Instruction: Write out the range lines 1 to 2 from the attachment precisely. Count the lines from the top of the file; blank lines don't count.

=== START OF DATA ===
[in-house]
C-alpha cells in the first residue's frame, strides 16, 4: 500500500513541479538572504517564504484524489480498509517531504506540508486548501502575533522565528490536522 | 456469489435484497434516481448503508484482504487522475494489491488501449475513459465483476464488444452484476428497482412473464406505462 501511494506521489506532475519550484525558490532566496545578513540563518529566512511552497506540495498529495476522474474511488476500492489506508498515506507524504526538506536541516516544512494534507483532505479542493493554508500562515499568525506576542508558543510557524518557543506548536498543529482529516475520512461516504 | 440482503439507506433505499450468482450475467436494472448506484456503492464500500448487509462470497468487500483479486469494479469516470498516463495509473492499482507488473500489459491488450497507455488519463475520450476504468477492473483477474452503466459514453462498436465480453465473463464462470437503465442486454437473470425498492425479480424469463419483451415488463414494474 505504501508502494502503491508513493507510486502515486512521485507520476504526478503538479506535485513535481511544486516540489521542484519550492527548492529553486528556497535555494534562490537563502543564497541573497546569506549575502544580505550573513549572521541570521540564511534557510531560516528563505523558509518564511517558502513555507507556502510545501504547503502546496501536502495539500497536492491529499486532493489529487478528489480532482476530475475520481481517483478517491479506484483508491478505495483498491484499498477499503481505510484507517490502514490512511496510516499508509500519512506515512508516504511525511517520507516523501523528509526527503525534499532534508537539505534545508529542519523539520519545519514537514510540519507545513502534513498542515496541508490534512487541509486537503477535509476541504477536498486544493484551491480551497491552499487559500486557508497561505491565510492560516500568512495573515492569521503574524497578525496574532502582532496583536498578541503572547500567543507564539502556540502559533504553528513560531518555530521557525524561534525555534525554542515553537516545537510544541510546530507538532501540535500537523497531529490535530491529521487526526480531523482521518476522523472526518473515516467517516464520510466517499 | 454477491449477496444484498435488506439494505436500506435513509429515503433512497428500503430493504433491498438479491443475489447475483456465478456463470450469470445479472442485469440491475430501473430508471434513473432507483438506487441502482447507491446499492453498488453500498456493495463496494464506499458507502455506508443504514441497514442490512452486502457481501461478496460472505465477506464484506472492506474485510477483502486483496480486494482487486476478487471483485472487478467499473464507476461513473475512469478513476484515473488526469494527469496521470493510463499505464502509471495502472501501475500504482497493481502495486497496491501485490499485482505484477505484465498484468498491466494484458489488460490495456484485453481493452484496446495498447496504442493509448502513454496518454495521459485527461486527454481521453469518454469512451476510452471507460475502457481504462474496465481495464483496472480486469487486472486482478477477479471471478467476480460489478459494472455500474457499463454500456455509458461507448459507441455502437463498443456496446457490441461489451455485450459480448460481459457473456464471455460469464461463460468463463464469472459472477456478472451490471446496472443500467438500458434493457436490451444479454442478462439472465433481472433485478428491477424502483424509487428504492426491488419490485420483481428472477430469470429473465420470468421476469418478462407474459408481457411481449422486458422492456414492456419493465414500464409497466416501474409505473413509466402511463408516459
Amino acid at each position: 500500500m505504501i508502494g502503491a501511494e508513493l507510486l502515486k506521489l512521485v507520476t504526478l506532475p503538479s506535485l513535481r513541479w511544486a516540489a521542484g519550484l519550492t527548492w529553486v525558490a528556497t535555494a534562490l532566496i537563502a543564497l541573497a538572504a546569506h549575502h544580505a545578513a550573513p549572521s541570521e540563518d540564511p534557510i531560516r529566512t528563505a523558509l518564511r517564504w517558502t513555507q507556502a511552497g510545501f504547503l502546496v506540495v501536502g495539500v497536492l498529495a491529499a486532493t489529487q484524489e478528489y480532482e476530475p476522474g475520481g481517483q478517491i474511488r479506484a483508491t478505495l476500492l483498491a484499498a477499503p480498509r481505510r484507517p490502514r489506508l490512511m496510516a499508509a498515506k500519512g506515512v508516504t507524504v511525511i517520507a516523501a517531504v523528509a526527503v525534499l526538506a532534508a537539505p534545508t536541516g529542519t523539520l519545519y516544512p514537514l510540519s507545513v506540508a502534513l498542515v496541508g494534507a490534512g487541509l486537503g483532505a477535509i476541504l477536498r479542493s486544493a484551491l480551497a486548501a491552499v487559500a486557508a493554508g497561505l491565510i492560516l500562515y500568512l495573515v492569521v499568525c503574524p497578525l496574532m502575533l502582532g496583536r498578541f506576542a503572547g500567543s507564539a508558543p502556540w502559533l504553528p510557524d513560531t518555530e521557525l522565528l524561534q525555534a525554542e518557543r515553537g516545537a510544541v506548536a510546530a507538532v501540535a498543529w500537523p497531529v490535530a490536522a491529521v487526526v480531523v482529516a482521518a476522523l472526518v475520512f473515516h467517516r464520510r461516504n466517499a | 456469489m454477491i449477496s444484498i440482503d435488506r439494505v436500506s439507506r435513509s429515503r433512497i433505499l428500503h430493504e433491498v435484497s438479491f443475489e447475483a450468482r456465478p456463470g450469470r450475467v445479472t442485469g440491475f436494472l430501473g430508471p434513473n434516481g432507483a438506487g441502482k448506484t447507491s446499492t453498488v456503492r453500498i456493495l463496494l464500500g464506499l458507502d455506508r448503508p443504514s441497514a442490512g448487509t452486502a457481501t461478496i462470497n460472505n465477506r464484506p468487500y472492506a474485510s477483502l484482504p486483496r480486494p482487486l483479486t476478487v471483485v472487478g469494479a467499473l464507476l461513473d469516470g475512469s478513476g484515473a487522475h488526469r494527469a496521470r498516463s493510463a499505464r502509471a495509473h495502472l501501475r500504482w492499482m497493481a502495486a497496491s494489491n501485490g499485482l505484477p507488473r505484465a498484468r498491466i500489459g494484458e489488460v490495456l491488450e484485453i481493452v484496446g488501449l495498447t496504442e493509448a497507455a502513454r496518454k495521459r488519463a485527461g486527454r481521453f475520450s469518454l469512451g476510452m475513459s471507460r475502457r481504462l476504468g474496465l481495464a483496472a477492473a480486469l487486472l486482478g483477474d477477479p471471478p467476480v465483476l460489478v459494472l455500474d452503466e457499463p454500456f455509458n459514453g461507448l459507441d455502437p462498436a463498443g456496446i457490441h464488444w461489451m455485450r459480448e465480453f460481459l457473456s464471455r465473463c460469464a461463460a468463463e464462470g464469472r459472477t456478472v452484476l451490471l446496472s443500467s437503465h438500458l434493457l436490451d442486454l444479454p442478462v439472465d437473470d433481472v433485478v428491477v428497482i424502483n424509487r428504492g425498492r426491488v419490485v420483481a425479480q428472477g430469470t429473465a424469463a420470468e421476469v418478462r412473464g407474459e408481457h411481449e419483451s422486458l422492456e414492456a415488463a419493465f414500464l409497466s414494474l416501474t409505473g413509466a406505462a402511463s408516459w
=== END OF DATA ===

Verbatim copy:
[in-house]
C-alpha cells in the first residue's frame, strides 16, 4: 500500500513541479538572504517564504484524489480498509517531504506540508486548501502575533522565528490536522 | 456469489435484497434516481448503508484482504487522475494489491488501449475513459465483476464488444452484476428497482412473464406505462 501511494506521489506532475519550484525558490532566496545578513540563518529566512511552497506540495498529495476522474474511488476500492489506508498515506507524504526538506536541516516544512494534507483532505479542493493554508500562515499568525506576542508558543510557524518557543506548536498543529482529516475520512461516504 | 440482503439507506433505499450468482450475467436494472448506484456503492464500500448487509462470497468487500483479486469494479469516470498516463495509473492499482507488473500489459491488450497507455488519463475520450476504468477492473483477474452503466459514453462498436465480453465473463464462470437503465442486454437473470425498492425479480424469463419483451415488463414494474 505504501508502494502503491508513493507510486502515486512521485507520476504526478503538479506535485513535481511544486516540489521542484519550492527548492529553486528556497535555494534562490537563502543564497541573497546569506549575502544580505550573513549572521541570521540564511534557510531560516528563505523558509518564511517558502513555507507556502510545501504547503502546496501536502495539500497536492491529499486532493489529487478528489480532482476530475475520481481517483478517491479506484483508491478505495483498491484499498477499503481505510484507517490502514490512511496510516499508509500519512506515512508516504511525511517520507516523501523528509526527503525534499532534508537539505534545508529542519523539520519545519514537514510540519507545513502534513498542515496541508490534512487541509486537503477535509476541504477536498486544493484551491480551497491552499487559500486557508497561505491565510492560516500568512495573515492569521503574524497578525496574532502582532496583536498578541503572547500567543507564539502556540502559533504553528513560531518555530521557525524561534525555534525554542515553537516545537510544541510546530507538532501540535500537523497531529490535530491529521487526526480531523482521518476522523472526518473515516467517516464520510466517499 | 454477491449477496444484498435488506439494505436500506435513509429515503433512497428500503430493504433491498438479491443475489447475483456465478456463470450469470445479472442485469440491475430501473430508471434513473432507483438506487441502482447507491446499492453498488453500498456493495463496494464506499458507502455506508443504514441497514442490512452486502457481501461478496460472505465477506464484506472492506474485510477483502486483496480486494482487486476478487471483485472487478467499473464507476461513473475512469478513476484515473488526469494527469496521470493510463499505464502509471495502472501501475500504482497493481502495486497496491501485490499485482505484477505484465498484468498491466494484458489488460490495456484485453481493452484496446495498447496504442493509448502513454496518454495521459485527461486527454481521453469518454469512451476510452471507460475502457481504462474496465481495464483496472480486469487486472486482478477477479471471478467476480460489478459494472455500474457499463454500456455509458461507448459507441455502437463498443456496446457490441461489451455485450459480448460481459457473456464471455460469464461463460468463463464469472459472477456478472451490471446496472443500467438500458434493457436490451444479454442478462439472465433481472433485478428491477424502483424509487428504492426491488419490485420483481428472477430469470429473465420470468421476469418478462407474459408481457411481449422486458422492456414492456419493465414500464409497466416501474409505473413509466402511463408516459